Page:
The LHCb experiment, operating at the CERN Large Hadron Collider, has been
designed to perform high-precision measurements of CP violation and searches for
New Physics using the huge flux of beauty and charmed hadrons produced in
proton-proton collisions at 13TeV collision energy. The LHCb detector is a single-arm
forward spectrometer and shows excellent tracking system and particle
identification capabilities. The detector has operated very smoothly and with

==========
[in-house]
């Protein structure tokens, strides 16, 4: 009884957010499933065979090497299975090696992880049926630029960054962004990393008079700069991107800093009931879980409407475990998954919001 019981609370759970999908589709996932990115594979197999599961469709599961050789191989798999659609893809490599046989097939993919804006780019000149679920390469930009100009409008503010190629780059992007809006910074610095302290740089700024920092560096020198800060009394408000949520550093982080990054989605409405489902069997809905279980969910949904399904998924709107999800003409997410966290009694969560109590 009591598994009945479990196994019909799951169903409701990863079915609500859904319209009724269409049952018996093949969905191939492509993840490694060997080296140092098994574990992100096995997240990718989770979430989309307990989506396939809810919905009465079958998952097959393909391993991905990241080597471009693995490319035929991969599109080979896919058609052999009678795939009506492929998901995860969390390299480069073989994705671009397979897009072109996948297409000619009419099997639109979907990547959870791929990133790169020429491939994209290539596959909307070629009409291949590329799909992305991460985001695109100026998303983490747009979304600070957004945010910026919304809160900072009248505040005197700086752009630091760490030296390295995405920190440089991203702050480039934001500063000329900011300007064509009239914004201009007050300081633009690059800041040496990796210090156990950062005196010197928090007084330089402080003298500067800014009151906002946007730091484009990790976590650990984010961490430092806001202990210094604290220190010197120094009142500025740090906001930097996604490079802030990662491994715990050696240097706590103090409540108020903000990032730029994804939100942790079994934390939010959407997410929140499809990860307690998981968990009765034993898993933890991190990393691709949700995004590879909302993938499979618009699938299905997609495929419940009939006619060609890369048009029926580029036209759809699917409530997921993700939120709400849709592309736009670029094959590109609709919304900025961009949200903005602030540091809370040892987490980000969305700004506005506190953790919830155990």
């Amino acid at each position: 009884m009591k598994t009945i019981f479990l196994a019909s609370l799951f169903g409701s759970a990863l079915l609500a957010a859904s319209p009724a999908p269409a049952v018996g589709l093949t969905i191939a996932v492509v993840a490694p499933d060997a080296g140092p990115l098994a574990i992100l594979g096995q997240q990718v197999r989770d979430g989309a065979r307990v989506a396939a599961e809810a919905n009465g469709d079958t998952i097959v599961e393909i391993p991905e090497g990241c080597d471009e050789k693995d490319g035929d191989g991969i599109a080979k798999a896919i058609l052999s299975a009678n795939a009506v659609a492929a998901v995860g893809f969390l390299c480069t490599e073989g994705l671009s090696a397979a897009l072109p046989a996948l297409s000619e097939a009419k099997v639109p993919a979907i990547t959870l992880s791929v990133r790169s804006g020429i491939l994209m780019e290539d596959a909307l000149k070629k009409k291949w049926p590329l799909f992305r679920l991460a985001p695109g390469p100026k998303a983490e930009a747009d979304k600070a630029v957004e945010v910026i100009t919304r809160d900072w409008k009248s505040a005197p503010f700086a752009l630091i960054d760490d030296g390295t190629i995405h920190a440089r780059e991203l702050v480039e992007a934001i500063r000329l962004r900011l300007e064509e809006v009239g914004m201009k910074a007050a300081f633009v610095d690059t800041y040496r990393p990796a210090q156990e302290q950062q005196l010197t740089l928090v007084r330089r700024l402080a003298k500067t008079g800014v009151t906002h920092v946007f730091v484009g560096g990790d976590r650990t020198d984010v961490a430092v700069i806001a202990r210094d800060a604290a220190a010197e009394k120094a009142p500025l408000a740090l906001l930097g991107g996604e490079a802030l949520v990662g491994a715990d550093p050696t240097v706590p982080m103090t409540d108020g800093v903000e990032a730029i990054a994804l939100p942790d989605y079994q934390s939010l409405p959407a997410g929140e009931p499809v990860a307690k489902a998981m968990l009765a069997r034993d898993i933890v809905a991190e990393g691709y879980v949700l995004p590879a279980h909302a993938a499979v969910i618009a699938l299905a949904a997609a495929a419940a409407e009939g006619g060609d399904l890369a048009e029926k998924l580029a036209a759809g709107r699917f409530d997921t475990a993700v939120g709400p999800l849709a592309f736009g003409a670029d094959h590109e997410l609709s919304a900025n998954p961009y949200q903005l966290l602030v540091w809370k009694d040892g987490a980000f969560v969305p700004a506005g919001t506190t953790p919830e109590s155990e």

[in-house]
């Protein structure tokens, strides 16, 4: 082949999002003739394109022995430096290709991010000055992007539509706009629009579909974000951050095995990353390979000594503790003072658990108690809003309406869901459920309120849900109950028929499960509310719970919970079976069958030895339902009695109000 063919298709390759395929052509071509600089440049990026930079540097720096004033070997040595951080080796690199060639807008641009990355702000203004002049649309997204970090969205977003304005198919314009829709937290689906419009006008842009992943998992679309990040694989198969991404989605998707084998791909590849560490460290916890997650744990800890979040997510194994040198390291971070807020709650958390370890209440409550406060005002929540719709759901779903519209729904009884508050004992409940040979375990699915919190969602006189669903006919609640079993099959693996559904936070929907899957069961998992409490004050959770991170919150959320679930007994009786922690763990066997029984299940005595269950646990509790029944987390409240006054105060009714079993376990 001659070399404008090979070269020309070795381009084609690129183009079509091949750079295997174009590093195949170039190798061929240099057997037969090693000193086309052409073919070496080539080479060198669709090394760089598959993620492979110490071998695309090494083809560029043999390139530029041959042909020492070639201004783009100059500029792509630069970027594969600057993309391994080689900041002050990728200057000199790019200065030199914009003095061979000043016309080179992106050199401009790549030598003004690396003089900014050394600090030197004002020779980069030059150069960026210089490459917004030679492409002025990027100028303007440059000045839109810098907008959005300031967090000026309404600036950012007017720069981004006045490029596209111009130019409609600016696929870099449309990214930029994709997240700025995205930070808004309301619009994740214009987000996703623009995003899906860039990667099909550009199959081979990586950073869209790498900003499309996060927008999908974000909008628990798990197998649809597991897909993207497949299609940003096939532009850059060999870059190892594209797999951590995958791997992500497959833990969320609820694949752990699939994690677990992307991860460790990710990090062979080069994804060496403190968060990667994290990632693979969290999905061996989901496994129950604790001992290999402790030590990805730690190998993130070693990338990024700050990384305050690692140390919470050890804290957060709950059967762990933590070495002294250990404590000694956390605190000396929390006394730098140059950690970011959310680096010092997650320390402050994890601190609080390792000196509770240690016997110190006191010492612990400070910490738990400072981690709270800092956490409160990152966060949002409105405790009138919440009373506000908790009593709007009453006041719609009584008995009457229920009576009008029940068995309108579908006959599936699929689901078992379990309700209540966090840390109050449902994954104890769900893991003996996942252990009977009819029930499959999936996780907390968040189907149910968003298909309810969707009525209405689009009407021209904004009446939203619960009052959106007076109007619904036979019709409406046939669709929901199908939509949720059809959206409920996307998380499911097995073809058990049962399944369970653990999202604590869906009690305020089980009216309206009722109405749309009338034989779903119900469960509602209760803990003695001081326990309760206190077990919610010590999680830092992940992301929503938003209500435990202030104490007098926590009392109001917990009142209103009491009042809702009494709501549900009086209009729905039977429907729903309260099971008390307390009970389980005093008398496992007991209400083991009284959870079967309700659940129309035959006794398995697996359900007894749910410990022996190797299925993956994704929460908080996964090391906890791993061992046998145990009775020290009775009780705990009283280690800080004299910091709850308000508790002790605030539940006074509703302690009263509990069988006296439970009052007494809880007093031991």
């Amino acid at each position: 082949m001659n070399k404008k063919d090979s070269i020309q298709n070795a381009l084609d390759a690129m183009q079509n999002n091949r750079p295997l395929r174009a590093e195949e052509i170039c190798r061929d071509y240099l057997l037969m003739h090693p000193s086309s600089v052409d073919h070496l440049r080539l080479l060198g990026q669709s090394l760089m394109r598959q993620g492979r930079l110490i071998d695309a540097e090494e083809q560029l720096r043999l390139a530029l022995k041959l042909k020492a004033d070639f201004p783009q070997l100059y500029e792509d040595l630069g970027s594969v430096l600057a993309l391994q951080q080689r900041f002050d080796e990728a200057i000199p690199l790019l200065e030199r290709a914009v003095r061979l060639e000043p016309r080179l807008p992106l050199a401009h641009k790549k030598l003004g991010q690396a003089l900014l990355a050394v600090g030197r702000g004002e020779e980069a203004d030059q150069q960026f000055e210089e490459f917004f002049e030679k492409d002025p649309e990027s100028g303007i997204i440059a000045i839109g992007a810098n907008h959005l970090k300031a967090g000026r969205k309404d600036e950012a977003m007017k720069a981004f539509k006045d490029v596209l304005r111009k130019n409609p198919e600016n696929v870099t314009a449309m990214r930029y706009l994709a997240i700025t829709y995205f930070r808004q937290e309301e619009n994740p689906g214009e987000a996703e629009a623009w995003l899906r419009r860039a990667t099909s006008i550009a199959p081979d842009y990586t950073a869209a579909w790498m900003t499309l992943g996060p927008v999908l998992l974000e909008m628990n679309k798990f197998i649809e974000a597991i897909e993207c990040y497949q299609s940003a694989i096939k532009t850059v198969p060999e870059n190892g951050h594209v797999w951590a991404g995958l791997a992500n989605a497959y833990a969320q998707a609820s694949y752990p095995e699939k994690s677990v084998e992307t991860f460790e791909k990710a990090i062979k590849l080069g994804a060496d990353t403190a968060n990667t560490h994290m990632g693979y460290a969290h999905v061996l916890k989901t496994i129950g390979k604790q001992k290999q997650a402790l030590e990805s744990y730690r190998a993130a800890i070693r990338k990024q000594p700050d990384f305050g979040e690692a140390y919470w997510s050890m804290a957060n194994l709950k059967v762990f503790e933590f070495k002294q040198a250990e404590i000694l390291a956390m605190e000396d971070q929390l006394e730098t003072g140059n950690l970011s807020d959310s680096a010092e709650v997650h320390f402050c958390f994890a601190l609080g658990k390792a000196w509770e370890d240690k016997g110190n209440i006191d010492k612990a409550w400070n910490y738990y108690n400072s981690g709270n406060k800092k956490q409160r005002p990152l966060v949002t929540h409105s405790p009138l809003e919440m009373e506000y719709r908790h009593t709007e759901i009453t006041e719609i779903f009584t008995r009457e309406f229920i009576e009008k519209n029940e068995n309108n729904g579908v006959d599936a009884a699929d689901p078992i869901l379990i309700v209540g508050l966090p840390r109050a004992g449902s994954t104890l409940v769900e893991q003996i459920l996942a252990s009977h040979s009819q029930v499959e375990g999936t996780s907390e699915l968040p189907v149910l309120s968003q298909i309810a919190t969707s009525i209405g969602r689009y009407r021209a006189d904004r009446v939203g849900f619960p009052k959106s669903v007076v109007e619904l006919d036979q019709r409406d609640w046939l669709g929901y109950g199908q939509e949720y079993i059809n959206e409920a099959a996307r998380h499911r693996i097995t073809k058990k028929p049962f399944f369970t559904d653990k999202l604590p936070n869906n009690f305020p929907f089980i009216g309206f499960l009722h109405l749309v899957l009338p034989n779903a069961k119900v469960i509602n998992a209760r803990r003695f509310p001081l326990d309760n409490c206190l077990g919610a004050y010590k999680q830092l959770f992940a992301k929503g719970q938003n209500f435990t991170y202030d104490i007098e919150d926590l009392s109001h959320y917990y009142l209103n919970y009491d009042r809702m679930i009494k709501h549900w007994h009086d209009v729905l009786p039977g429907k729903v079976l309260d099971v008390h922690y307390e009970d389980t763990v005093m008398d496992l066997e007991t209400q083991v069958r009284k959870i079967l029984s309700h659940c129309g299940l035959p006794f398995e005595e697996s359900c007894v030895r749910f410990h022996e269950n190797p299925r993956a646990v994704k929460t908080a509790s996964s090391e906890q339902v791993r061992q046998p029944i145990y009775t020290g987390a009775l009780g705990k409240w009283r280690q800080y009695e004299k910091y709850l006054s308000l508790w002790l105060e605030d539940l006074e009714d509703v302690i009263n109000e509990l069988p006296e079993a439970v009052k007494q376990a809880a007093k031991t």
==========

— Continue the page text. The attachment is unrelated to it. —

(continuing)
impressive performances during Run1 and is currently taking data during Run2. LHCb
has, and continues to, perform very interesting measurements in the heavy flavor
sector. However, the limit of a few fb−1 of data per year cannot be overcome without
increasing the readout limitation of the detector, which today cannot exceed 1MHz.
The upgraded spectrometer, featuring a 40MHz readout and a much more flexible
fully software-based trigger system, will allow increasing the data rate as well as the
efficiency in particular for hadronic channels, allowing a widening of our physics
scope. In this talk I will present the status of the upgrade work for the various
subsystems, including trigger and DAQ, and I will discuss the discovery potential of
LHCb for Run3 and beyond.